Generate unique elements in an array

What would be the constarint to generate unique elements in an array. For ex -
bit [3:0] data [15:0];
I want all the 16 elements of this data aray to be assigned unique values. In other words, this array will contain all values from 0 to 15. Since the order has to be random,

constraint data_values { foreach(data[i]) data[i+1] > data [i] ;}

is not something I want.

See for an easy way to do this in SystemVerilog 2012. Otherwise there’s a link to a solution using the existing syntax.

As Dave mentioned, SV 2012 has this natively in the language. Make sure your tool supports it, if not start demanding it - now it is an approved standard (IEEE SA - IEEE 1800-2012)

In SV 2009 version you will need to use the foreach, perhaps you can do:

constraint data_values { foreach(data[i]) data[i+1] != data [i] ;}

A practical example is available at: Verification Course Blog | VeriLog Courses | CVC

Good Luck
Ajeetha, CVC

In reply to dave_59:

@dave_59 - I am aware of the solution with the existing syntax. But the scenario there was different. At that time, I wanted a unique address value for ‘every’ new sequence item that was generated. So we choose to have a static queue that has one instance and is visible to all sequence items.

Now, I want unique elements in a multi-dimensional array ‘contained within a single’ sequence item. The unique constraint addresses this situation (but the above solution does not). How were you dealing with this situation upto now?

In reply to ssingh:

Looking at your original question, you can simply use the array shuffle method if all you want is a random ordering of an exhaustive set of values in an array;

class A;
bit [3:0] data[16]; // do not declare rand
rand int other_data;
function void pre_randomize;
function new;
  for(int i=0;i<data.size();i++) data[i]=i;

Now a call to a_h.randomize() will give you a random shuffling of the array.

I don’t understand your last question. Can you give an example with all the data declarations and show what you would like to see as the set of values that randomize() should generate?

In reply to dave_59:

@dave_59 - If ‘data’ is not declared as rand, will pre_randomize be called? In the above case, we can shift the initialization and shuffle part to post_randomize.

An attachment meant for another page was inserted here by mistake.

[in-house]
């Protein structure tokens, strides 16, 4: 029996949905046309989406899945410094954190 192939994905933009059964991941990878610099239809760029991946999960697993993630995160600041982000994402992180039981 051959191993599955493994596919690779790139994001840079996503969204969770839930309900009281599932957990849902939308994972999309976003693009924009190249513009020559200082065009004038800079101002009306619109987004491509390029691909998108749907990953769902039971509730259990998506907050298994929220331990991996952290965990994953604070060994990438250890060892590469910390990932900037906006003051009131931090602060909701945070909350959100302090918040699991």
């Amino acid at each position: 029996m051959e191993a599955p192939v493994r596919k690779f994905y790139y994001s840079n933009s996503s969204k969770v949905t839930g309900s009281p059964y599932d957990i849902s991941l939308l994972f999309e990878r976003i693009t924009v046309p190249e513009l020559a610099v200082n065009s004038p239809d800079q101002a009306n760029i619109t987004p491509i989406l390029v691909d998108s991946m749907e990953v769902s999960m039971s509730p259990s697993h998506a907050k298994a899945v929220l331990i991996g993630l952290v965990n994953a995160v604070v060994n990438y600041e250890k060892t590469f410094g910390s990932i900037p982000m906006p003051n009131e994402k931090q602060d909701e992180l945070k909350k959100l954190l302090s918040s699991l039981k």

class A;
rand bit [11:0] data_in [99:0];
constraint data_range { foreach(data[i]) data_in[i] inside {[0:500]}; }

I want to make sure that all the 100 elements in ‘data_in’ are unique 12 bit values.

In reply to ssingh:

‘data’ does not need to be declared as rand. pre_randomize() is called when you call randomize() on that object regardless of it having any rand variables. If the object being randomized contains a class variable referencing another class object, that class variable must be declared rand to call the pre_randomize() method of the other class.

In reply to dave_59:

Oops! Thanks! Please let me know about the solution to the problem.

In reply to ssingh:

I still don’t understand your last question. Can you give an example with all the data declarations and show what you would like to see as the set of values that randomize() should generate?

In reply to dave_59:

Please refer to the class declaration in post #6. I can use unique identifier now. I was just interested in the approach adopted earlier. I don’t want to do something like data_in[i] = i and then shuffle.

Following constraint will generate the unique values in array.

module unique_array;
class data_cl;
  rand bit [7:0] data[];
  constraint data_values { foreach(data[i]) 
                               if(i != j) data[i] != data [j] ;} 

  data_cl cl_ob;